17. Nathan Adrian, USA

Hints about Nathan Adrian‘s eventual stranglehold on the 50 and 100 free began just before the start of this decade, with a 100 free win at Short Course Worlds in 2008, but then 2010 Pan Pacs saw him rise to stardom. In Irvine, he twice defeated world record holder Cesar Cielo in his signature events and anchored the U.S. to two relay gold medals. Though he couldn’t replicate those finishes at 2011 Worlds, he earned another gold on a relay. Adrian made his second Olympic team in 2012 and broke :48 for the first time leading off the 4×100 free relay. He eventually dropped another three tenths off that time to become the first American man since Matt Biondi in 1988 to win the 100 free, and upset James Magnussen by .01. He’d take bronze in the 100 at 2013 Worlds and silver in the 50 free in 2015. In Rio, he took bronze in both the 50 and 100, and won golds in both the 4×100 free and medley relays. At 2017 Worlds, he took second behind Caeleb Dressel in the 100. He picked up yet another gold at 2018 Pan Pacs. Throughout the entire decade, he was a mainstay on the podium at U.S. Nationals. Adrian’s biggest impact on the sport may have come in 2019, however. He announced in January that he had been diagnosed with testicular cancer, and devoted himself to raising awareness about men’s health issues in his recovery. Not only did he return to the pool, but he also returned in the podium in anchoring the men’s 4×100 free really to gold at 2019 Worlds. Adrian went on to take silver in the 50 and 100 in Lima at the 2019 Pan American Games, as well as two golds and a silver on relays.

16. Chad le Clos, South Africa

Chad le Clos’ international career fits squarely into the 2010s decade. He began his breakout at the 2010 Commonwealth Games, where he won five medals (two gold), then went on to win the 200 fly at Worlds, taking down Beijing silver medalist Lazlo Cseh. 2011 Worlds was one to forget for le Clos, a year later, he pulled off one of our biggest moments of the decade. In London, he upset then-world record-holder Michael Phelps — his self-proclaimed hero —  to win the 200 fly. He would go on to earn silver in the 100 fly as well. He followed up his Olympic performance by taking gold in both events at 2013 Worlds, then won four golds at 2014 Worlds, adding the 50 fly and 200 free to his arsenal. 2015 saw yet another world title in the 100 fly, and set up an Olympic rivalry as Phelps had a standout 2015 U.S. Nationals performance at the same time. Le Clos kicked off Rio by storming a loaded field for a silver-medal finish in the 200 free. He ended up taking fourth in his signature 200 fly, however, and was the object of Phelps’ apparent disdain when the #PhelpsFace meme was born. In a storybook ending to their rivalry, le Clos, Phelps and Cseh tied for silver behind Joe Schooling in the 100 fly. Le Clos would defeat Cseh once again at 2017 Worlds. Despite battling through a groin injury, he ended up with a bronze medal in the 200 fly in Gwangju last summer, then went on to become a star of International Swimming League champion Energy Standard.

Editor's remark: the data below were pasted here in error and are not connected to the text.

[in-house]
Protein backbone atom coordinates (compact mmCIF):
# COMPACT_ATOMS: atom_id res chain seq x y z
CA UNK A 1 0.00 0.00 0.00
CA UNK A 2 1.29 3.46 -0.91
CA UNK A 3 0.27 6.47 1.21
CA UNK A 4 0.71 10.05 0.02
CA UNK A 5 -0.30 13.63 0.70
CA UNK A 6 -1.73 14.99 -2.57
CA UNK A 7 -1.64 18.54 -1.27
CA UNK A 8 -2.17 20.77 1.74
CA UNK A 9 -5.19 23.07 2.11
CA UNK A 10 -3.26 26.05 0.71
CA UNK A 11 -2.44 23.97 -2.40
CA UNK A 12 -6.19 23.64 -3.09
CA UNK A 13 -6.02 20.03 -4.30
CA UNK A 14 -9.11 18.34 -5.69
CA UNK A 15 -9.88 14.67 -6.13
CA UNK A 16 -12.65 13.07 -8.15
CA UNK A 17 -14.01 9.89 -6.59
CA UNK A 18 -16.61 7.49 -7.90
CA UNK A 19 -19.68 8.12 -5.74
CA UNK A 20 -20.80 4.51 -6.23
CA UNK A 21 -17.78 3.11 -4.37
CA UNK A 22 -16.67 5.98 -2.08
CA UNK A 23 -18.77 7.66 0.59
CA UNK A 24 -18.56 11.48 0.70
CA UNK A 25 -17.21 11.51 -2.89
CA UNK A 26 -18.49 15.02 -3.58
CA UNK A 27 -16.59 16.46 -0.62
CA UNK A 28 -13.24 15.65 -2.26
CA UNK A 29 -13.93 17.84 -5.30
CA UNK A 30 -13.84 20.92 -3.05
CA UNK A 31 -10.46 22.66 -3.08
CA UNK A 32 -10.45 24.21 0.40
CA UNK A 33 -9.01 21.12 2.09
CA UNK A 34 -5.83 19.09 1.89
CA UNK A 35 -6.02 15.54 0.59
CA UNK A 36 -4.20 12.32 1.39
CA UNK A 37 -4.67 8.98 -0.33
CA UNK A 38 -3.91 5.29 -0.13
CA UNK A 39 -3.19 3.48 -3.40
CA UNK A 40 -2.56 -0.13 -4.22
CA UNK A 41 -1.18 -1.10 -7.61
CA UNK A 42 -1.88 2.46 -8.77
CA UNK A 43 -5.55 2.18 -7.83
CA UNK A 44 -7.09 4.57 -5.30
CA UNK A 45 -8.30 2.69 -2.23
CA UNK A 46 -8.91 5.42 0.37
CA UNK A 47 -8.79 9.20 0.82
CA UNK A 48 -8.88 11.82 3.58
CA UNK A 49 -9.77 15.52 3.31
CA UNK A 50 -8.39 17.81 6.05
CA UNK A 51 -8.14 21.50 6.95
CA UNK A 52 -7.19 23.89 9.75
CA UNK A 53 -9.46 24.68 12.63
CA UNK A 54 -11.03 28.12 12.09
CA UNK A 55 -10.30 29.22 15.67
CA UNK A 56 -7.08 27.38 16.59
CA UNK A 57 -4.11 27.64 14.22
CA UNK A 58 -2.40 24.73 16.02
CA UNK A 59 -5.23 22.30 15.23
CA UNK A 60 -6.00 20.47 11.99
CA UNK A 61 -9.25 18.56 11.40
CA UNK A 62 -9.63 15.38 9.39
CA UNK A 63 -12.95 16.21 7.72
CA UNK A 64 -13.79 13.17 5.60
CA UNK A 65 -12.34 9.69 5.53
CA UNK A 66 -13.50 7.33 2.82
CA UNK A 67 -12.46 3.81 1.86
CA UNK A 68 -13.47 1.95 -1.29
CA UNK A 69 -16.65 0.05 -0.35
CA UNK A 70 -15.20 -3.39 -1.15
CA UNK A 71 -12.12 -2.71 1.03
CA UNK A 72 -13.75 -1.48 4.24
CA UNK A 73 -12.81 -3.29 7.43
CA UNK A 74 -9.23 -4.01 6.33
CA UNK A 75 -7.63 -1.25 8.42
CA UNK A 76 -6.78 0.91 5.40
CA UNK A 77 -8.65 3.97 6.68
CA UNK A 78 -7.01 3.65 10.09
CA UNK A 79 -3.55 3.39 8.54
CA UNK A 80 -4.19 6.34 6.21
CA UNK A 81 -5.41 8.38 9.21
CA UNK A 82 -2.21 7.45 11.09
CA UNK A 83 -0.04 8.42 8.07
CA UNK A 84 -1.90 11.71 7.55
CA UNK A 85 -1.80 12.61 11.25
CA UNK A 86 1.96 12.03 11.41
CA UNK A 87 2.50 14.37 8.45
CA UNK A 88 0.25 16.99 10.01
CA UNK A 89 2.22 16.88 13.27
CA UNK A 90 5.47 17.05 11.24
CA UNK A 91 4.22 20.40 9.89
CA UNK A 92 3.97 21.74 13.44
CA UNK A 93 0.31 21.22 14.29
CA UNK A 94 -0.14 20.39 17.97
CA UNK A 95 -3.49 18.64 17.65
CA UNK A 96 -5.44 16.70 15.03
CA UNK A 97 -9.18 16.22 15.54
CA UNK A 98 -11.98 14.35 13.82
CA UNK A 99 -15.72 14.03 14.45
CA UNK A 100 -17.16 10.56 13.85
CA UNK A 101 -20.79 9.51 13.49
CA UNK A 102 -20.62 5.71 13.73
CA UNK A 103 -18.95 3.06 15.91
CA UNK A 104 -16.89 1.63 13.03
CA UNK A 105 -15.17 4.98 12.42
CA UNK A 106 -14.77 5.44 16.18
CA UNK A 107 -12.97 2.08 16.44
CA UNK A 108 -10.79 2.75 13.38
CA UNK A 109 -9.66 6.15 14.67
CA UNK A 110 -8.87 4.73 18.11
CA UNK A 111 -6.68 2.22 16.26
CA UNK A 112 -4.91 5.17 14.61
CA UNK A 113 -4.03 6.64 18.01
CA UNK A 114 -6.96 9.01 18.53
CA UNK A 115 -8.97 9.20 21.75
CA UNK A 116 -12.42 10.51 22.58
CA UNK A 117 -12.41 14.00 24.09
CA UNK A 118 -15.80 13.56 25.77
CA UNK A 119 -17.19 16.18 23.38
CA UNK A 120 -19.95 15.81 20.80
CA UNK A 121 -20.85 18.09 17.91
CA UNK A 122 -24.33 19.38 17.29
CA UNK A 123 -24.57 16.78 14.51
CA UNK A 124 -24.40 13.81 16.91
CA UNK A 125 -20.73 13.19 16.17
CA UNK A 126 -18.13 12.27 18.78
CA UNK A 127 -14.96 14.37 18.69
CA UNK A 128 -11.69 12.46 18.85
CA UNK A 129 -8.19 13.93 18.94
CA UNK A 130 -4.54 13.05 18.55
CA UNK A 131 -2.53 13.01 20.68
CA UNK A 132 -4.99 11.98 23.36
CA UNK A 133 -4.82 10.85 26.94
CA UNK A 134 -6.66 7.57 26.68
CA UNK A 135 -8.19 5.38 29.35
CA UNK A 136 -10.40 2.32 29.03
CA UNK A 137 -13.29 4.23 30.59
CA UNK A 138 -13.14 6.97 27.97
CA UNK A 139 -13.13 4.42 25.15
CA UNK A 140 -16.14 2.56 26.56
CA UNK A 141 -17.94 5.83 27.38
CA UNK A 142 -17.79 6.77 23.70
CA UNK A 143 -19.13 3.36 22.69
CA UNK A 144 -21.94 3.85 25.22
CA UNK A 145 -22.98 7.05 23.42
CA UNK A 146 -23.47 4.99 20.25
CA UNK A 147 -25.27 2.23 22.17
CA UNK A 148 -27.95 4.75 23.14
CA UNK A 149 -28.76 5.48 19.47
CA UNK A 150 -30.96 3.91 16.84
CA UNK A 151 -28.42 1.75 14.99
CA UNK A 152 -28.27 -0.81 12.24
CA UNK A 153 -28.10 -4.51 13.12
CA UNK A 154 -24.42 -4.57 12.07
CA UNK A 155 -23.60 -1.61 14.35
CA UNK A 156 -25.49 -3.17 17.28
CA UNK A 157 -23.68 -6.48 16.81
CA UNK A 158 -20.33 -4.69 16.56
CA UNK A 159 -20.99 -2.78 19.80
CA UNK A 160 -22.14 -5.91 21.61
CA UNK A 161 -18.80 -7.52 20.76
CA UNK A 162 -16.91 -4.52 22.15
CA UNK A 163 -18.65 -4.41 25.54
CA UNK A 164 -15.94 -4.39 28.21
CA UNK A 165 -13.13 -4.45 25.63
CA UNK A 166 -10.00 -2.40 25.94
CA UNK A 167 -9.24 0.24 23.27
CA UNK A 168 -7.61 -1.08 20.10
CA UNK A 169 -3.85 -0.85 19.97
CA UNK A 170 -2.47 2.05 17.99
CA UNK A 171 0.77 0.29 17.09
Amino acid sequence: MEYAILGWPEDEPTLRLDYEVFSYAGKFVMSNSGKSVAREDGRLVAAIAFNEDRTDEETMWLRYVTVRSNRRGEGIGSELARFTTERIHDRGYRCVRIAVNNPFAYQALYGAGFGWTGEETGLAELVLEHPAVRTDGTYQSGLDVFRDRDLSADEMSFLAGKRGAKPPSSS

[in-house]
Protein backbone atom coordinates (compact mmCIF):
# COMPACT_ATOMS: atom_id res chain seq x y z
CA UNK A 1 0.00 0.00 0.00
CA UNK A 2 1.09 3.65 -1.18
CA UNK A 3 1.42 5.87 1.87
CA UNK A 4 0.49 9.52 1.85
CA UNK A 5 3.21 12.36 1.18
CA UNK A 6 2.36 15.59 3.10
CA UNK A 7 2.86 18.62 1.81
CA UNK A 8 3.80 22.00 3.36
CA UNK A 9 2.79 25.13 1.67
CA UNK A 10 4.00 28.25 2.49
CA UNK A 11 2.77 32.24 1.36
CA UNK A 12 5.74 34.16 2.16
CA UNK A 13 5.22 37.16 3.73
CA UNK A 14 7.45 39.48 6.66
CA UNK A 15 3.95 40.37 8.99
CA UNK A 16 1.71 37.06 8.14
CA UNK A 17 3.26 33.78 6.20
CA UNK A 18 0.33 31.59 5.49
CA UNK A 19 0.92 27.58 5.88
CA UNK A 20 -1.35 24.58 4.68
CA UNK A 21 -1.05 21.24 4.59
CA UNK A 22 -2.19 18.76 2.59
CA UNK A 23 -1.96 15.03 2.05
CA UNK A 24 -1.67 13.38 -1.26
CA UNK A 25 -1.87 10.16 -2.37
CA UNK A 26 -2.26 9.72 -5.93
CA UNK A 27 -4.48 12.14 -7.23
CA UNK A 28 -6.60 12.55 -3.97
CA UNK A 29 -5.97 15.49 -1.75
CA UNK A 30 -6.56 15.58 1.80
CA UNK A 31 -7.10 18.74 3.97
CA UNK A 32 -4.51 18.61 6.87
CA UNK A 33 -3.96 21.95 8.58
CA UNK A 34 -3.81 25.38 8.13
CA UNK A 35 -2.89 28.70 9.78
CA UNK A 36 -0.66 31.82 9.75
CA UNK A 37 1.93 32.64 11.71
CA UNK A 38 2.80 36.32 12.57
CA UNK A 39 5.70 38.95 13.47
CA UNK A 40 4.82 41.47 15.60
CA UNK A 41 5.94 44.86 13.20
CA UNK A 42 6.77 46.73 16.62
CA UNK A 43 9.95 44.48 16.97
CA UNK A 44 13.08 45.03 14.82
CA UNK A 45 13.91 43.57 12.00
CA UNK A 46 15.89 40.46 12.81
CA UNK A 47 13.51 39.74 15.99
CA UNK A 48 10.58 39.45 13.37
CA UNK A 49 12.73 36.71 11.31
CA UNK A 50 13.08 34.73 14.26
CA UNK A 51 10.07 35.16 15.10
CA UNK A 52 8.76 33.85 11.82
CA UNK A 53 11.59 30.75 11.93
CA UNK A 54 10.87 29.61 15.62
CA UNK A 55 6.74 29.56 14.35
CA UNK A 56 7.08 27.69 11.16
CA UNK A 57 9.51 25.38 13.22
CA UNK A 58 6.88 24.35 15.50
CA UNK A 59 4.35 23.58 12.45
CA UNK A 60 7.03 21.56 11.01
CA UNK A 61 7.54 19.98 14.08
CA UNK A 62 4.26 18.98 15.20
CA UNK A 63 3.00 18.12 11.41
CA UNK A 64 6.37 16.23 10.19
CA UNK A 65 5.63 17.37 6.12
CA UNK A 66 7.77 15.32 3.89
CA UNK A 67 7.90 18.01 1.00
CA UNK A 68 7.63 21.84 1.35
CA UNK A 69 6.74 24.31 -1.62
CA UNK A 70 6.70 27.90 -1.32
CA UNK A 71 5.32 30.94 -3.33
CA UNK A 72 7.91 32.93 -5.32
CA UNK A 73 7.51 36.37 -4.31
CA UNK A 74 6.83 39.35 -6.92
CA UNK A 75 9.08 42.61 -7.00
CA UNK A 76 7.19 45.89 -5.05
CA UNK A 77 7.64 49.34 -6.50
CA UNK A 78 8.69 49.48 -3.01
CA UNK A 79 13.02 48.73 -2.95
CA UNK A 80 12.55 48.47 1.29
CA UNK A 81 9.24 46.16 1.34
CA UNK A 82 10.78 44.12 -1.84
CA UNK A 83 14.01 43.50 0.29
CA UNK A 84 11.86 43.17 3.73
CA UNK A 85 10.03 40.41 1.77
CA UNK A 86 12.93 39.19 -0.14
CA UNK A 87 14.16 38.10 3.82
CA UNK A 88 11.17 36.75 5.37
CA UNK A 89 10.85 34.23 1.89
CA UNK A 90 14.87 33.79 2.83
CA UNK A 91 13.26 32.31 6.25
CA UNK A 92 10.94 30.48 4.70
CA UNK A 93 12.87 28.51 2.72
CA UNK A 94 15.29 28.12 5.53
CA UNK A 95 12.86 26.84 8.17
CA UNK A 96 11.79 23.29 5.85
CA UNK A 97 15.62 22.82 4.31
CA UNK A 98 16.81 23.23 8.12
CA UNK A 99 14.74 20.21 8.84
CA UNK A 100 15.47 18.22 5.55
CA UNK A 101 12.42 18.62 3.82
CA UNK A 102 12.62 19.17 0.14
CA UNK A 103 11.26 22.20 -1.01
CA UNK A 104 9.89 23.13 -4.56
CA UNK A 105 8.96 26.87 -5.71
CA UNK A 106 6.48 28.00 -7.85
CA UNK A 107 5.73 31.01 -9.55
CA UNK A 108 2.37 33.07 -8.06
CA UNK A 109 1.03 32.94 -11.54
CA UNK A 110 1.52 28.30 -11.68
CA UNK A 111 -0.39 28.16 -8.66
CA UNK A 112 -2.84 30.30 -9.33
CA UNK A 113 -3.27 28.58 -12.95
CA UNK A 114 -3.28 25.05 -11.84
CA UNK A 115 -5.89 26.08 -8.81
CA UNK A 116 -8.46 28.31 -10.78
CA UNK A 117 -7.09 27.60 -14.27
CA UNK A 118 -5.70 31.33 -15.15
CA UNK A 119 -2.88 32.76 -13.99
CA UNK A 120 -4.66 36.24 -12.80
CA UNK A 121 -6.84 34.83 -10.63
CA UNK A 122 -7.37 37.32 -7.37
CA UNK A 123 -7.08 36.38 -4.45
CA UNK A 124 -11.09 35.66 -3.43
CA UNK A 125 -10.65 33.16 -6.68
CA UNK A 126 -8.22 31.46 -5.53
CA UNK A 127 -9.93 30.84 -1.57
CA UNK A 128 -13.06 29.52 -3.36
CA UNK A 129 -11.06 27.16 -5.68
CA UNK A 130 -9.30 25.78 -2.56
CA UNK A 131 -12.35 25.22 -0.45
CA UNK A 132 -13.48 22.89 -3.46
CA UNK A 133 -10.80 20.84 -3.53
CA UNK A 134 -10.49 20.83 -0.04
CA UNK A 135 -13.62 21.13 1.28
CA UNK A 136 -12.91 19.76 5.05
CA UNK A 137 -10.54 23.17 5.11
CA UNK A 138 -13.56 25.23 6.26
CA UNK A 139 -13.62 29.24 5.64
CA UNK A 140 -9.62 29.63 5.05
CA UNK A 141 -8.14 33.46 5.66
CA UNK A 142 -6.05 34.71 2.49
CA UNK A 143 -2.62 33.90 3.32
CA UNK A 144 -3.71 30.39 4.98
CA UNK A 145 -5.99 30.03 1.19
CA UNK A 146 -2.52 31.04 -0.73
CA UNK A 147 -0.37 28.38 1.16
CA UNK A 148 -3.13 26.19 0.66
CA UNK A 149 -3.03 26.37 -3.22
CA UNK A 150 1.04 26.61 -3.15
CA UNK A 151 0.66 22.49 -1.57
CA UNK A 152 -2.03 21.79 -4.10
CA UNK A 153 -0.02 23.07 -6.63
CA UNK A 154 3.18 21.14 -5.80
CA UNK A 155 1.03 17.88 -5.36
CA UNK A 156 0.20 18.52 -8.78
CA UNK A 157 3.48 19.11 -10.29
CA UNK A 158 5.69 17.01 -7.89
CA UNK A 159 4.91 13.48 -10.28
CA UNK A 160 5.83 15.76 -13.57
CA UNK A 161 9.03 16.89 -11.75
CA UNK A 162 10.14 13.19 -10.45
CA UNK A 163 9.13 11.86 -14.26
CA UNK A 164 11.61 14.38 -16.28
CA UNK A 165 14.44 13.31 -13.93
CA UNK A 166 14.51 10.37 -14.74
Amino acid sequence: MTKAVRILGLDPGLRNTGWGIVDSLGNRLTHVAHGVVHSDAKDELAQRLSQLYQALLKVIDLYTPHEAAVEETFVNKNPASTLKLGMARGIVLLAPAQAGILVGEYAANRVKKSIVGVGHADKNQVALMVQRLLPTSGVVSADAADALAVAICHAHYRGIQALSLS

15. Lilly King, USA

Undefeated in her NCAA career, and undefeated in her ISL career, Lilly King doesn’t lose often in short course. She hasn’t been able to carry her 200 breaststroke success into long course as much, but over 50 and 100 meters, she’s equally as dominant, winning the 100 breast at the 2016 Olympic Games, and the 50 and 100 breaststroke at the 2017 and 2019 World Championships. Her chief rival Yulia Efimova could probably be on this list on achievement alone, though we downgraded her as a result of multiple positive doping tests, and King still has been dominant in the sprint breaststrokes. Efimova is really the only swimmer in the world who is close to King in the Olympic 100 meter distance globally right now. King ends the decade as the World Record holder in the 50 and 100 meter breaststrokes in long course, and as one of the strongest voices in swimming.

14. Dana Vollmer, USA